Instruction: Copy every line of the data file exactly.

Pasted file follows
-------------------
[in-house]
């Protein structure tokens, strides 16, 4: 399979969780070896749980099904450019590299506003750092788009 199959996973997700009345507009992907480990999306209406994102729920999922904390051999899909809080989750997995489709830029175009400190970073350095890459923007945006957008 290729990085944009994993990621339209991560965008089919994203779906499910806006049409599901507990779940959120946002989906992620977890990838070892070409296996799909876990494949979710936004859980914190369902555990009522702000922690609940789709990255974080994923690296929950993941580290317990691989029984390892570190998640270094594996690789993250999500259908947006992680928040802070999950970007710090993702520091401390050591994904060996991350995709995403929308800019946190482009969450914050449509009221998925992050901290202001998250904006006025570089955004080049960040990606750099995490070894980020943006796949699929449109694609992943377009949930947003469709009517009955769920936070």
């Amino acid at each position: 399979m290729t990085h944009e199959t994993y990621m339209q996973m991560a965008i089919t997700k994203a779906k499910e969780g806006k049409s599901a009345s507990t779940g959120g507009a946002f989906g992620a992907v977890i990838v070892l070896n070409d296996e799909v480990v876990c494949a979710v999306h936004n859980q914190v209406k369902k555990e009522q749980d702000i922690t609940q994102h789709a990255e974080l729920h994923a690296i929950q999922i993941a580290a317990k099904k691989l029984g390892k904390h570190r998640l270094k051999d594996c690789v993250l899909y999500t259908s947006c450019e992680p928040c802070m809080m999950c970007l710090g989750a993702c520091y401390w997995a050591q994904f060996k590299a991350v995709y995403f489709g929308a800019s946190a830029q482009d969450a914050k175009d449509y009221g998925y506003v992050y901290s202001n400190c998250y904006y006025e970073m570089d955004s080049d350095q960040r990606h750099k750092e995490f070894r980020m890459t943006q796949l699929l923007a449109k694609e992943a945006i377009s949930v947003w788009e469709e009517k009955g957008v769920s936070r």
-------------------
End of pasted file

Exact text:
[in-house]
């Protein structure tokens, strides 16, 4: 399979969780070896749980099904450019590299506003750092788009 199959996973997700009345507009992907480990999306209406994102729920999922904390051999899909809080989750997995489709830029175009400190970073350095890459923007945006957008 290729990085944009994993990621339209991560965008089919994203779906499910806006049409599901507990779940959120946002989906992620977890990838070892070409296996799909876990494949979710936004859980914190369902555990009522702000922690609940789709990255974080994923690296929950993941580290317990691989029984390892570190998640270094594996690789993250999500259908947006992680928040802070999950970007710090993702520091401390050591994904060996991350995709995403929308800019946190482009969450914050449509009221998925992050901290202001998250904006006025570089955004080049960040990606750099995490070894980020943006796949699929449109694609992943377009949930947003469709009517009955769920936070």
């Amino acid at each position: 399979m290729t990085h944009e199959t994993y990621m339209q996973m991560a965008i089919t997700k994203a779906k499910e969780g806006k049409s599901a009345s507990t779940g959120g507009a946002f989906g992620a992907v977890i990838v070892l070896n070409d296996e799909v480990v876990c494949a979710v999306h936004n859980q914190v209406k369902k555990e009522q749980d702000i922690t609940q994102h789709a990255e974080l729920h994923a690296i929950q999922i993941a580290a317990k099904k691989l029984g390892k904390h570190r998640l270094k051999d594996c690789v993250l899909y999500t259908s947006c450019e992680p928040c802070m809080m999950c970007l710090g989750a993702c520091y401390w997995a050591q994904f060996k590299a991350v995709y995403f489709g929308a800019s946190a830029q482009d969450a914050k175009d449509y009221g998925y506003v992050y901290s202001n400190c998250y904006y006025e970073m570089d955004s080049d350095q960040r990606h750099k750092e995490f070894r980020m890459t943006q796949l699929l923007a449109k694609e992943a945006i377009s949930v947003w788009e469709e009517k009955g957008v769920s936070r």